MCA Centenaire

Car of the Day #75: 1990 MCA Centenaire

MCA Centenaire
MCA Centenaire • via

Sometimes, when running through the specifications, it’s hard to believe a supercar may eventually became a failure as a race car. Just the way the world works sometimes, right?

In the late 1980s, race driver Fulvio Ballabio was inspired by another weird car, the Horacio Pagani-designed Lamborghini Countach Evoluzione. As you may know, it was the first prototype road car chassis made entirely from carbon fibre.

Ballabio moved into the region of Monte Carlo called Fontvieille, one of the newest (and totally reclaimed from the sea) areas of the small principality.

MCA stands for Monte Carlo Automobile, and the Ballabio knew that to get support for his project among the country's supercar-eating elite, it needed to be cutting-edge. 

Unveiled in 1990, the Monegasque supercar had plenty of promise. All carbon fibre and powered by a Lamborghini V12 engine with 455 horsepower, which would push the car to a claimed top speed of 350 km/h (217 mph).

Some sources say an example may have featured a twin-turbocharged V12, but I haven't been able to locate any engine photos in order to verify. (Those same sources say that version packed 720 horsepower. Likely, a few different configurations could have been built to satisfy customers.)

In subsequent years, Coys, other auction houses, and high-end dealerships have offered Centenaire for sale, however, only five were made before production ended in 1992, so if you’re in the market: get your coins in order as soon as the next one pops up…

• via Motor Sport

Now we get to the Le Mans connection. After orders dried up, Ballabio sold the rights for the design to a Georgian businessman who slightly modified the car and renamed it the MiG (Migrelia & Georgia) M100.

Confusingly, it had been built in a former facility (in Georgia) that up until the fall of the USSR…had been manufacturing components for Russian aircraft and aerospace company Mikoyan, aka Daddy MiG. According to Motor Sport, this caused officials in Russia some embarrassment as no teams from the far more powerful nation had yet found international success in auto racing. Still nothing.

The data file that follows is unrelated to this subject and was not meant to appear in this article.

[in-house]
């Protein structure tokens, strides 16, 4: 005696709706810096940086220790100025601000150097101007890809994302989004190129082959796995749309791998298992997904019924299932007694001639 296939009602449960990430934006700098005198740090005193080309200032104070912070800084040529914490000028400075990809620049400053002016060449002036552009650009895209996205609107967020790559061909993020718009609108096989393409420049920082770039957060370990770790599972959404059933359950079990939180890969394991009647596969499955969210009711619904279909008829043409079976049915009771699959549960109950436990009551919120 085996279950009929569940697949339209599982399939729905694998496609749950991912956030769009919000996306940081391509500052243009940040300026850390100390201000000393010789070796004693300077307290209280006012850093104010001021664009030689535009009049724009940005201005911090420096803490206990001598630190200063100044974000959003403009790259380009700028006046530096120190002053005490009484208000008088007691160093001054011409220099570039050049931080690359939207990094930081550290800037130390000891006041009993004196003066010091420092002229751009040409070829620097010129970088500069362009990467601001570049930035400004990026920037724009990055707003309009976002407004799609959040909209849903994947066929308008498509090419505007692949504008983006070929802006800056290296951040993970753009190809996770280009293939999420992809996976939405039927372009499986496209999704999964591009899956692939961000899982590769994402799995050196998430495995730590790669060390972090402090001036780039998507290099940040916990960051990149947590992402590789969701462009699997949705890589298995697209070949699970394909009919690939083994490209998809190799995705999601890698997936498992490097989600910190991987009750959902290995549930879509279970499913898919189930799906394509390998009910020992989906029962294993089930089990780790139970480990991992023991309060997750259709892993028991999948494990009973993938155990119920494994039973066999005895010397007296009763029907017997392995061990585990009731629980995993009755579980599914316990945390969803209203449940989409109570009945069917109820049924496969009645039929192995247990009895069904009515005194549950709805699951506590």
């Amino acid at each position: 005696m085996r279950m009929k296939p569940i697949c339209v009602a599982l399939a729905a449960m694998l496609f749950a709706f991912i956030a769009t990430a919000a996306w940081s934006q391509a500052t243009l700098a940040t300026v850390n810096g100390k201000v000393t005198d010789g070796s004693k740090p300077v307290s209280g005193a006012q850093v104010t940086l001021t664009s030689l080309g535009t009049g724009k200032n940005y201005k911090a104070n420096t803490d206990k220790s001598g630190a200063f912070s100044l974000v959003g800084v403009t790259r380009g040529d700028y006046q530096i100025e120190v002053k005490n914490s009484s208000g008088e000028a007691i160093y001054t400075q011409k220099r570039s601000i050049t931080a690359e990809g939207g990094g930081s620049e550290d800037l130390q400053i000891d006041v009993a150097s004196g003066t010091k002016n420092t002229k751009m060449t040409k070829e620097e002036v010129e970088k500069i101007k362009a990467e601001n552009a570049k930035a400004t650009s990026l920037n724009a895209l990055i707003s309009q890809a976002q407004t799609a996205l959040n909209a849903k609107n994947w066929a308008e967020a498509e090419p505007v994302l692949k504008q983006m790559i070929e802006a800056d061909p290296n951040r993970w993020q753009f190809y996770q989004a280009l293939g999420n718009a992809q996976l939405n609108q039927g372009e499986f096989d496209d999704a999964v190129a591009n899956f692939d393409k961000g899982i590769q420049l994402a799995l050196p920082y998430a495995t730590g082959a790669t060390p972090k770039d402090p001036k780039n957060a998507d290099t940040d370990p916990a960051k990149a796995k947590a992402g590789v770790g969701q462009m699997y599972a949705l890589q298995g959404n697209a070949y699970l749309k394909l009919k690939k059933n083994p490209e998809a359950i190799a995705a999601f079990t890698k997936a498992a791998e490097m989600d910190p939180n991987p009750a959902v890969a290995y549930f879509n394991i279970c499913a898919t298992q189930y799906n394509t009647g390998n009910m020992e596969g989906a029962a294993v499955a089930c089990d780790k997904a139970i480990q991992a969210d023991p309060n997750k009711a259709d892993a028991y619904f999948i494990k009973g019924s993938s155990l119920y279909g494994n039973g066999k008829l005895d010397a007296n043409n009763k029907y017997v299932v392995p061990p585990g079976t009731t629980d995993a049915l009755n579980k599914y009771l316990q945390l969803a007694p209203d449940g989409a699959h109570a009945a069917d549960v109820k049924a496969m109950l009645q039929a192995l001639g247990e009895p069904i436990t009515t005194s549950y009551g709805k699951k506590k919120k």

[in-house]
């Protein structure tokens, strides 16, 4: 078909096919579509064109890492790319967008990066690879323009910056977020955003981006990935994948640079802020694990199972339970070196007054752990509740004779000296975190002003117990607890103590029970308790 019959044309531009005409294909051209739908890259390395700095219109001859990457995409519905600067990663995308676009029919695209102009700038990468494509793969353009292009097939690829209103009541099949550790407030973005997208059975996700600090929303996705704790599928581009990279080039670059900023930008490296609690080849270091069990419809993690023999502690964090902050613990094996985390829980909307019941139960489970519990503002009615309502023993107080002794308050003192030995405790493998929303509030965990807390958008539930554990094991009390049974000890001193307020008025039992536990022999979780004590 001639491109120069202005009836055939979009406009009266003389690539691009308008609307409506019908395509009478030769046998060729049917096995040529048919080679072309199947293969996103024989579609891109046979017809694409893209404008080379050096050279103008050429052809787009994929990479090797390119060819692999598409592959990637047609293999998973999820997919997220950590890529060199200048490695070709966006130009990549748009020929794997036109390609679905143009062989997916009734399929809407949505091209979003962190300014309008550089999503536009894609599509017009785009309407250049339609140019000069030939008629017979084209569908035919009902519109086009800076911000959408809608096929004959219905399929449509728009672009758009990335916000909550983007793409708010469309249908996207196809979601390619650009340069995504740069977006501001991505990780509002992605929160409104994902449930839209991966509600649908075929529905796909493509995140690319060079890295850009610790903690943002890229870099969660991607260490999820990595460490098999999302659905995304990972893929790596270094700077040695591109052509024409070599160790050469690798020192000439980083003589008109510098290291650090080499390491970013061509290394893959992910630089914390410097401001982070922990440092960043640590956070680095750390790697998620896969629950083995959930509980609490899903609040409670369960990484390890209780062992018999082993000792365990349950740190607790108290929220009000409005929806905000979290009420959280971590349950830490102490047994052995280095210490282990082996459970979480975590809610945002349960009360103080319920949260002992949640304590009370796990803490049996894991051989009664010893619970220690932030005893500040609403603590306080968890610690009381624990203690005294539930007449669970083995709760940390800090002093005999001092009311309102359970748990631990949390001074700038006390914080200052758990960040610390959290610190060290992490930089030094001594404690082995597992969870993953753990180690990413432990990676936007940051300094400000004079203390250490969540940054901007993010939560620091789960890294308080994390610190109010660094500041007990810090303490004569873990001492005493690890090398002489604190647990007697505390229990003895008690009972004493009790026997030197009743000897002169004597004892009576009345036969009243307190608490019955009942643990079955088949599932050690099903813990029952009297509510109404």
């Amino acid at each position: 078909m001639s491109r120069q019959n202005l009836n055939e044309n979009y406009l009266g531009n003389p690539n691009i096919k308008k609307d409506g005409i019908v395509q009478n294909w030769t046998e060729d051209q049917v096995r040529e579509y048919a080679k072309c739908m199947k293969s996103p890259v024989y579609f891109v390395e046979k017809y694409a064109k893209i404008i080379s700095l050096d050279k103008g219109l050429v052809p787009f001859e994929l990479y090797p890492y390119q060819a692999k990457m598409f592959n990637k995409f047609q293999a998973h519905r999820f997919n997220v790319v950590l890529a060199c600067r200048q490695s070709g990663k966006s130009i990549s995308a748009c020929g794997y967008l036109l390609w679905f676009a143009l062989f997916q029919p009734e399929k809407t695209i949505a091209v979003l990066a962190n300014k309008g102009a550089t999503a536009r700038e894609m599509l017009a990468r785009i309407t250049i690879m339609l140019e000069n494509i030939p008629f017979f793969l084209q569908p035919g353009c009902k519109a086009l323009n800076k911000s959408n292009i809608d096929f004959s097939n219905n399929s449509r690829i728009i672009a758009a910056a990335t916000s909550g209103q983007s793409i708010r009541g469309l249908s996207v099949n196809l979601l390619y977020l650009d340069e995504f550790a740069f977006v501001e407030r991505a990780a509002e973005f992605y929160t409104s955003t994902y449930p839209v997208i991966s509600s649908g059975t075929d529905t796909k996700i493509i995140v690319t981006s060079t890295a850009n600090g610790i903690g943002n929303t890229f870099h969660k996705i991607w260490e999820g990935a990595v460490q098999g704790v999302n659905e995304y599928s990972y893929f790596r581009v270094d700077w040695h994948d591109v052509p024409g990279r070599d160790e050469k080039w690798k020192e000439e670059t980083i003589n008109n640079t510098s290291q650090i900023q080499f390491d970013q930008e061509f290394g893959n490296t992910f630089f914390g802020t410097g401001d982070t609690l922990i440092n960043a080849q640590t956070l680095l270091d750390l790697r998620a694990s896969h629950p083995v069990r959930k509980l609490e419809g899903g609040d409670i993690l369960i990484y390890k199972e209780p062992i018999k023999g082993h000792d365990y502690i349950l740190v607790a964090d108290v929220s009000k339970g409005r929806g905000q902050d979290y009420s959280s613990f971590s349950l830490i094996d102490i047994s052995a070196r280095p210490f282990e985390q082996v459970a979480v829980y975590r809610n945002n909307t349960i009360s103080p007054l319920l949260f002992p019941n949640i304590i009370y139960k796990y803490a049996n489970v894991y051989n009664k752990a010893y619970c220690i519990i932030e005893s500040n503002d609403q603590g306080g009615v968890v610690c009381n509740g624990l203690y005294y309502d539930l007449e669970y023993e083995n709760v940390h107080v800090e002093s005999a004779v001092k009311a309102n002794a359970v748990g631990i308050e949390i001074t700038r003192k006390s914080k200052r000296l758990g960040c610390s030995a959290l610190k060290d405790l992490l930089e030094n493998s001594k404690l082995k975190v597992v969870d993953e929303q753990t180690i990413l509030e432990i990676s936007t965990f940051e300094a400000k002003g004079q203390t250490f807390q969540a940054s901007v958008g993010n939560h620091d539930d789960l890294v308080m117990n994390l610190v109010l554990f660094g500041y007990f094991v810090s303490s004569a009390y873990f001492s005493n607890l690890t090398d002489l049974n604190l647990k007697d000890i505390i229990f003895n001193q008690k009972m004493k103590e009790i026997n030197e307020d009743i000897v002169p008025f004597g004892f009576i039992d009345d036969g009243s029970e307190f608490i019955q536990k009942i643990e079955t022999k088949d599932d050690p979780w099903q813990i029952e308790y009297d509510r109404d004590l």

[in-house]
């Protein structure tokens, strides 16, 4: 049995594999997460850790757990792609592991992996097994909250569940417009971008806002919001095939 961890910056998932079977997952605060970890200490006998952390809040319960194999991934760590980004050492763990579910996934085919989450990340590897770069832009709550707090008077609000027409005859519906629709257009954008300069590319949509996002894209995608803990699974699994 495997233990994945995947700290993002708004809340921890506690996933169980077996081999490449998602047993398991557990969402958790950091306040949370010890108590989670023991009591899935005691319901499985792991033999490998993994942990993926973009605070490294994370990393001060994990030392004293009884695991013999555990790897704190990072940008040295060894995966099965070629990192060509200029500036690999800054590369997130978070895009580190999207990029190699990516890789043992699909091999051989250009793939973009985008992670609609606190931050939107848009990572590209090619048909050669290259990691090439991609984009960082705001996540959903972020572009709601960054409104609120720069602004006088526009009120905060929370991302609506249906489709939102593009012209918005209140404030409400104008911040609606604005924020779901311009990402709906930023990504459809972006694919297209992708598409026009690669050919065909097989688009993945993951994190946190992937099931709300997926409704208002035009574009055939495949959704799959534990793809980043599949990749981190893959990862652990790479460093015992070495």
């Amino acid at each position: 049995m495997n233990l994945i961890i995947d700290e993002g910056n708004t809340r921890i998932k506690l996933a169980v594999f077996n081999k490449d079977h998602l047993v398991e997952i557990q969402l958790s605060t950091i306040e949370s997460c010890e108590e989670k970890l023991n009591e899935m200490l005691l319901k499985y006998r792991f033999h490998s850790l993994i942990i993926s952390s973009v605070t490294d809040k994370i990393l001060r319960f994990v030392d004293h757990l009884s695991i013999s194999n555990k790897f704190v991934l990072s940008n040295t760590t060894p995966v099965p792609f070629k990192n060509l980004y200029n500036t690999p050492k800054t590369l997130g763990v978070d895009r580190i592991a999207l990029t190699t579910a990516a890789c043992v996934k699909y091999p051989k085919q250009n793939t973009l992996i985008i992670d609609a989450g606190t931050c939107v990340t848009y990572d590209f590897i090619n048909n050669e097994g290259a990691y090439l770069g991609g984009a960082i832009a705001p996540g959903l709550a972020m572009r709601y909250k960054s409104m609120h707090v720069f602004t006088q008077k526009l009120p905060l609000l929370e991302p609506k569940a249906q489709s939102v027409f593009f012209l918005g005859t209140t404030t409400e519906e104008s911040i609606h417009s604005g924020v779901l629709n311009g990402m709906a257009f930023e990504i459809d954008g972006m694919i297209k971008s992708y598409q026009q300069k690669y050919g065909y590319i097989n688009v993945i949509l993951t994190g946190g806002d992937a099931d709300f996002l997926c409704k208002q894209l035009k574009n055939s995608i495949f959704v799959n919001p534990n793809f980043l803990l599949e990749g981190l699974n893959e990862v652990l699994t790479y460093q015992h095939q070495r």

The car was entered into Le Mans competition in 1993 under the team name Georgia Automotive MiG. Competitors in its class included the Venturi LM 500, Porsche Carrera RSR, race-prepared Lotus Esprit Sports, and the eventual class winner (until it was disqualified a month after the race) the Jaguar XJ220C.

How slow was the MiG M100? In qualifying, the GT class was topped by a Hans-Joachim Stuck/Hurley Haywood/Walter Röhrl Porsche 911 Turbo S LM, with a time of 4:06.510. The MiG's best lap was 5:59.150…At the end I include a lengthy period quote from Motor Sport magazine.

I wanted to see how that compared to previous races, so I went back and looked at the records: the MiG was fast enough to run with the leaders in the 1933 Le Mans. 

Yes, not a typo: 1933. Clearly, the car had issues.

Plans for the car would be sold—again—to a French manufacturer of restricted-speed vehicles, Aixam, and reworked into another, different, supercar. I’ll park it there and leave you with a bit about the MiG…

“On paper, the sudden promise of 600 bhp may have looked appealing; in reality, the marriage to a five-speed Porsche gearbox designed to handle 300 was never going to work. Furthermore, both engine and gearbox were located by rubber mounts. The degree of flex in the drivetrain was alarming. According to Pierre Honegger, the US element in the line-up, you could stick the lever into what the gate told you was first, and find yourself in third, fifth or even neutral. Honegger attempted on several occasions to start a lap, but never got around to doing a full eight-mile circuit. Philippe Renault found the M100 similarly undriveable. 
“Giampiero ‘Peo’ Consonni was the member of the trio who recorded that solitary timed lap; that, he conceded, owed as much as luck to judgment as he fished, usually in vain, for the appropriate forward gear. Attempts to run the MiG at all were finally thwarted when it became possible to engage any ratio at all, at rest, yet, with clutch pedal released, the car could still be pushed along as though it were in neutral. 
“It transpired that the clutch had disintegrated under the strain. Much of the resultant metallic shrapnel had been ingested, thus also accounting for the engine, which had, in any case, spent most of its brief active life spewing oil and water in roughly equal measure.” – Motor Sport Magazine, 1993


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